My friend gave me yet another challenge.

Show that $\sum_{a=1}^{n}{\gcd(n,a)}\leq 2n^{3/2}.$

I have no idea where to start.

This is known as Pillai's arithmetic function, and I put this inequality in OEIS, and it seems to hold, but I don't know how to construct a proof for this.

  • 1
    $\begingroup$ Actually, this function is $O(n^{1+\varepsilon})$. See this paper. $\endgroup$ – lhf Oct 14 at 14:14

Hint: Since we have $$ P(n)=\sum_{k=1}^n \operatorname{gcd}(n,k)=\sum_{d\mid n}d\phi(n/d), $$ we can apply estimates for $\phi(n/d)$. More details can be found here:

Pillai's arithmetical function upper bound

A bound

$$ P(n) < a n^{\frac{3}{2}} $$

was argued there, with some constant $a\le 2$.


Actually, your particular challenge follows from a simple rewrite of the given function in terms of the Euler Totient function. Recall $\phi(n) = |\{1 \leq a \leq n : \gcd(a,n ) = 1\}|$.

I present it in steps for easiness.

  • Given $a,b$, show that $d= \gcd(a,b)$ if and only if $d|a,d|b$ and $\gcd(a/d,b/d)= 1$.

  • Conclude for any $n$ and $d$ divisor of $n$ that $|\{1 \leq j \leq n : \gcd(n,j) = d\}| = \phi(n/d)$.

  • Thus, since the gcd of $n$ and anything must be a divisor of $n$, we get that the sum is equal to $\sum_{d | n} d\phi(\frac nd)$, since the $d$ gets counted that many times. A change of index $d \to \frac nd$ gives $n\sum_{d | n} \frac{\phi(d)}{d}$.

Thus, the sum is equal to $n \sum_{d | n}\frac{\phi(d)}{d}$. And now all you need to do is note that $\frac{\phi(x)}{x} \leq 1$ for any $x$, therefore an upper bound for the sum is $n$ times the number of divisors of $n$. Can you show that any $n$ has less than $2\sqrt n$ divisors? This should not be too difficult.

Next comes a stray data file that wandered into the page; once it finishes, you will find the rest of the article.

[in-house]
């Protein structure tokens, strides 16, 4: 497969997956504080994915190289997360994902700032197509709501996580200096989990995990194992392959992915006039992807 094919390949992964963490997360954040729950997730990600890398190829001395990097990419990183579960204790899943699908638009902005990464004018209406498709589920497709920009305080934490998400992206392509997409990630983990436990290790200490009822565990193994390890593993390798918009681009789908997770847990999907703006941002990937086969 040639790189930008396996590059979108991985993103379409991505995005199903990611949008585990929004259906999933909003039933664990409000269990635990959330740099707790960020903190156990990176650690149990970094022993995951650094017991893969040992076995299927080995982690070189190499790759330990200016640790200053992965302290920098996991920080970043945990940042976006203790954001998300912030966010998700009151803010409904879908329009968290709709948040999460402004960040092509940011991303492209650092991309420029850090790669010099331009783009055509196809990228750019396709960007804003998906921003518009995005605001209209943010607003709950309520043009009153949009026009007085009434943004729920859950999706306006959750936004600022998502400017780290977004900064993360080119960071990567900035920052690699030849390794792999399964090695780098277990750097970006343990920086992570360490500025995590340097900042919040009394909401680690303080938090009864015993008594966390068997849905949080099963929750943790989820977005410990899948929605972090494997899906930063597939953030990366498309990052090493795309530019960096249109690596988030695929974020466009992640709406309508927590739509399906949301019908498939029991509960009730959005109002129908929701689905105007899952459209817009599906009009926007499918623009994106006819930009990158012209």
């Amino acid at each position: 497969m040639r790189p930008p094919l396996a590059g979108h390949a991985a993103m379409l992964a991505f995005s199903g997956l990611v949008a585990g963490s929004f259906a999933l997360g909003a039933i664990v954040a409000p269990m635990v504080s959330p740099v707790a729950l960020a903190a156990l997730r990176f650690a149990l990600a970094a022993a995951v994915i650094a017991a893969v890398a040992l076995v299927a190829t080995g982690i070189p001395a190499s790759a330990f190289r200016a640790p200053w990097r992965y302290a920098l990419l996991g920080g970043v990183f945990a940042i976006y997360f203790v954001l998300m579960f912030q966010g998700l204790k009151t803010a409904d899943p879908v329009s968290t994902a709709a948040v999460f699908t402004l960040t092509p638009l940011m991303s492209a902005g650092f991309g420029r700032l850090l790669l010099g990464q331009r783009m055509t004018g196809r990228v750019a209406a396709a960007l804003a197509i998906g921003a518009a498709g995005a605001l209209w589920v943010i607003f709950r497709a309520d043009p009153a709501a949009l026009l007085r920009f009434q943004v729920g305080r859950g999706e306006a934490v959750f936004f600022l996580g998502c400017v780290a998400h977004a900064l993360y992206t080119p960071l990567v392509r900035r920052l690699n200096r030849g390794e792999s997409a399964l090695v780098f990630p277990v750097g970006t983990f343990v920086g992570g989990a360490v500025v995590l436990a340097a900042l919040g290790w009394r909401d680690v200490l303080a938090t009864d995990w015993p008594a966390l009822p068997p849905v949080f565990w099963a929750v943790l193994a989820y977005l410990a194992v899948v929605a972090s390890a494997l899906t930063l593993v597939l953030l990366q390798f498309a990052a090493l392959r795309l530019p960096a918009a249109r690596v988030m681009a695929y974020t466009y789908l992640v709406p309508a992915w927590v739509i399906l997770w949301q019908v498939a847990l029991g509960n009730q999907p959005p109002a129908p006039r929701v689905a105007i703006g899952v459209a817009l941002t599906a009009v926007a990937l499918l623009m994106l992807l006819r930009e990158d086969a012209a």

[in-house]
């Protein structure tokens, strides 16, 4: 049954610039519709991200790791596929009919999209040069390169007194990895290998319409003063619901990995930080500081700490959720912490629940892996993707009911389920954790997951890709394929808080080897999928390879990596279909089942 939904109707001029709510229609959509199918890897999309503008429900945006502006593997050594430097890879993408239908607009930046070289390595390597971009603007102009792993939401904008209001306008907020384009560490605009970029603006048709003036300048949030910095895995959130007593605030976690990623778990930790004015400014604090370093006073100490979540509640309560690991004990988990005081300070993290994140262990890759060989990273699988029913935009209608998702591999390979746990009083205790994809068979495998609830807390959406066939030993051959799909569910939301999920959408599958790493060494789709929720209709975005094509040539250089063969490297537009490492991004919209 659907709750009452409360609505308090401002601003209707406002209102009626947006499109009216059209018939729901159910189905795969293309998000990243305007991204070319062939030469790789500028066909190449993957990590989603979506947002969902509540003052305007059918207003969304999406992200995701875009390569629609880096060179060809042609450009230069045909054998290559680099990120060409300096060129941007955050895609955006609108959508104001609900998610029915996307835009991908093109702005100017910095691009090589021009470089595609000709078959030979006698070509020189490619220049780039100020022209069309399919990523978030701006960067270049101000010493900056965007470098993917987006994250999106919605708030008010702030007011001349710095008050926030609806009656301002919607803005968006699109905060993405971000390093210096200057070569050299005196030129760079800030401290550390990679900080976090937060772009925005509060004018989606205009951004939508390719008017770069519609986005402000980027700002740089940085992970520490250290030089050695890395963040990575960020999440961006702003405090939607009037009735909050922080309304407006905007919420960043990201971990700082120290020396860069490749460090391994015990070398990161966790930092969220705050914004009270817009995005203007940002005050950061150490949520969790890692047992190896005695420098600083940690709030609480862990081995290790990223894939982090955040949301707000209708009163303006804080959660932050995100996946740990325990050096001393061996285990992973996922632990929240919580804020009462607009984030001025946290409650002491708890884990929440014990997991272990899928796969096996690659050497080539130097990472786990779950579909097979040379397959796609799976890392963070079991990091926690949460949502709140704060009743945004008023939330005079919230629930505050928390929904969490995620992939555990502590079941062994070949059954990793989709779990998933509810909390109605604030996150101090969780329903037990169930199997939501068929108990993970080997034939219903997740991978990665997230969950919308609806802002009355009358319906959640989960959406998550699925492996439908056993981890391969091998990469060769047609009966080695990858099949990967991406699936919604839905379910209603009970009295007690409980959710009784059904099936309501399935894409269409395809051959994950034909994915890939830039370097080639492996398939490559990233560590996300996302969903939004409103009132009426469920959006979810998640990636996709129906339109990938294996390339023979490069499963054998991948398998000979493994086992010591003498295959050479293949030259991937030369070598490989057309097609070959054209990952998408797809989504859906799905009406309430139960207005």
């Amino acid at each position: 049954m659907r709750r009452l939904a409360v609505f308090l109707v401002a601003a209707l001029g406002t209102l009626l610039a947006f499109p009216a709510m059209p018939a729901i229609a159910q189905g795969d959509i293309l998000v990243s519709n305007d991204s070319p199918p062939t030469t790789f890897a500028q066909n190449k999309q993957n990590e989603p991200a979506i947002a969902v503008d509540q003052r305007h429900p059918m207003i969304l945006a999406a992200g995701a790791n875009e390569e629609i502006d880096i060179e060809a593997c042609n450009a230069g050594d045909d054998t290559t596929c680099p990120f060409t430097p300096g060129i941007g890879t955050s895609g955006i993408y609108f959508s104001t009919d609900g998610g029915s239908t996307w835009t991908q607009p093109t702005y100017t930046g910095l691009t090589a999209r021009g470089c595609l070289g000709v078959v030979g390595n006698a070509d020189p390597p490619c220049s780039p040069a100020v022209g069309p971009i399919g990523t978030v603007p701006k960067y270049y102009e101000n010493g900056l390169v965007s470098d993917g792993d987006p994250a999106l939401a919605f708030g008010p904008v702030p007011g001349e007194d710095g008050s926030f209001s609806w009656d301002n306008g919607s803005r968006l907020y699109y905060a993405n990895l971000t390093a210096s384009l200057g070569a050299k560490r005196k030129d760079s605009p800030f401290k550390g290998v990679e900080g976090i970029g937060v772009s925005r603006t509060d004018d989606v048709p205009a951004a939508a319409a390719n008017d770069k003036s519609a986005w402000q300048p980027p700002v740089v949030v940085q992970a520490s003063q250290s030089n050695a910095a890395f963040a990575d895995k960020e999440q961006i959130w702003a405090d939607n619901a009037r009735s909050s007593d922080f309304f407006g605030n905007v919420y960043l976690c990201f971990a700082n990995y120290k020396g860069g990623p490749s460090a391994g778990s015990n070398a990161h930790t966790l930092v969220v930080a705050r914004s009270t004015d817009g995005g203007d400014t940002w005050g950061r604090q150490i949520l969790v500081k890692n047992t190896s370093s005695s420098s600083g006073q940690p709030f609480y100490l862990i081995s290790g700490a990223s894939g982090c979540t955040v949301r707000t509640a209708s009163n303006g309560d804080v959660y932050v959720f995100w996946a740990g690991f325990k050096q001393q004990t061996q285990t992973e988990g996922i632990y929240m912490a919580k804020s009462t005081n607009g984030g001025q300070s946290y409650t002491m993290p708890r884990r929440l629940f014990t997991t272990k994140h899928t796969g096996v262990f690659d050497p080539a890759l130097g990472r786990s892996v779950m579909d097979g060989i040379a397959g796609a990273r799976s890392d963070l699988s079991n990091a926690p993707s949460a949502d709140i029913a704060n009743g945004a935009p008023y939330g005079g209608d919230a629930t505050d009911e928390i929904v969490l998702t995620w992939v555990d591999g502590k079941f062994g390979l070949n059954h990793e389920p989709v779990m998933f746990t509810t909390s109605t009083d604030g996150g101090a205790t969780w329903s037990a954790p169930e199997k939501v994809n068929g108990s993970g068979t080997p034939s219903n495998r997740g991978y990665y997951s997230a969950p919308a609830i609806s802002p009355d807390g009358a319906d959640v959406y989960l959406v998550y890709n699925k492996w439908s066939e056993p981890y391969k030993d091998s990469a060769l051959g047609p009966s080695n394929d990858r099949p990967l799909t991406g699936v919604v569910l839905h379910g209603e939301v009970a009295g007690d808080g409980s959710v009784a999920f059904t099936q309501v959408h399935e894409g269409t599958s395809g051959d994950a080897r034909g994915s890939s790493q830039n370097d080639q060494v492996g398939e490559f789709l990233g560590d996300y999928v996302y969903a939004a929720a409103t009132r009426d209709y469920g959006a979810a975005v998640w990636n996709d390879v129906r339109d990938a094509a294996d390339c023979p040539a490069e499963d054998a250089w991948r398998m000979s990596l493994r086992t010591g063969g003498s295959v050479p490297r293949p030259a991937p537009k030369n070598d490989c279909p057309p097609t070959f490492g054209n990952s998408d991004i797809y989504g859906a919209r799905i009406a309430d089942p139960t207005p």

Prove it first for numbers of the form $2^p3^q$ where $p,q \geq 1$. Recall the number of divisors is then $(p+1)(q+1)$. See if you can push through an argument by induction or something here.

For the others, proceed by induction : note that $1$ has less than $2$ divisors, and the same for any prime which has only $2$ divisors. Let us keep them also as base cases anyway.

Let composite $n$ be given : divide $n$ by its largest prime factor $P$, which we assume is $\geq 5$ since the other cases have been tackled. Then $\frac nP$ has at most $2 \sqrt{\frac nP}$ divisors by induction. Now, if a number $k$ has $l$ divisors, then $kP$ has at most $2l$ many divisors, the originals plus multiplying a $P$ with each one.

Thus, $n$ has at most $4 \sqrt{ \frac nP}$ divisors, which of course is smaller than $2\sqrt n$ since $P \geq 5$. Thus we may conclude.

  • $\begingroup$ You don't even need to use induction for the last part. We can just pair up the factors. $\endgroup$ – user686533 Oct 15 at 4:43
  • $\begingroup$ Oh yes, I see. Anyway, the answer should be fine. $\endgroup$ – астон вілла олоф мэллбэрг Oct 15 at 5:54

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